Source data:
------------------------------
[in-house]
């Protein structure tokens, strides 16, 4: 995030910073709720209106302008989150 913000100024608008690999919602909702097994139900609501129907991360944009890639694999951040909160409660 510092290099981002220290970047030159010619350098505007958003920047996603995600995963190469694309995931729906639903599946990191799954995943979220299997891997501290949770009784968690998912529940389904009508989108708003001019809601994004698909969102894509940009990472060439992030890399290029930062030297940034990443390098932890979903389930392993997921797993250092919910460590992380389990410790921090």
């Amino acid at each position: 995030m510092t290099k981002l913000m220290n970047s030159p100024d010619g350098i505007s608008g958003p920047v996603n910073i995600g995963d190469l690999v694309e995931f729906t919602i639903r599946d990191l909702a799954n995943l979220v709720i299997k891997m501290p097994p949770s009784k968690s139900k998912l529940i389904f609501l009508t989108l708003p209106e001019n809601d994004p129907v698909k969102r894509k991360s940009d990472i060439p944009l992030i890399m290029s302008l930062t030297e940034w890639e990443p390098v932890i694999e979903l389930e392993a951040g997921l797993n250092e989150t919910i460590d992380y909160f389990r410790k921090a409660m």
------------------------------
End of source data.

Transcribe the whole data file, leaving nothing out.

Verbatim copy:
[in-house]
């Protein structure tokens, strides 16, 4: 995030910073709720209106302008989150 913000100024608008690999919602909702097994139900609501129907991360944009890639694999951040909160409660 510092290099981002220290970047030159010619350098505007958003920047996603995600995963190469694309995931729906639903599946990191799954995943979220299997891997501290949770009784968690998912529940389904009508989108708003001019809601994004698909969102894509940009990472060439992030890399290029930062030297940034990443390098932890979903389930392993997921797993250092919910460590992380389990410790921090």
């Amino acid at each position: 995030m510092t290099k981002l913000m220290n970047s030159p100024d010619g350098i505007s608008g958003p920047v996603n910073i995600g995963d190469l690999v694309e995931f729906t919602i639903r599946d990191l909702a799954n995943l979220v709720i299997k891997m501290p097994p949770s009784k968690s139900k998912l529940i389904f609501l009508t989108l708003p209106e001019n809601d994004p129907v698909k969102r894509k991360s940009d990472i060439p944009l992030i890399m290029s302008l930062t030297e940034w890639e990443p390098v932890i694999e979903l389930e392993a951040g997921l797993n250092e989150t919910i460590d992380y909160f389990r410790k921090a409660m």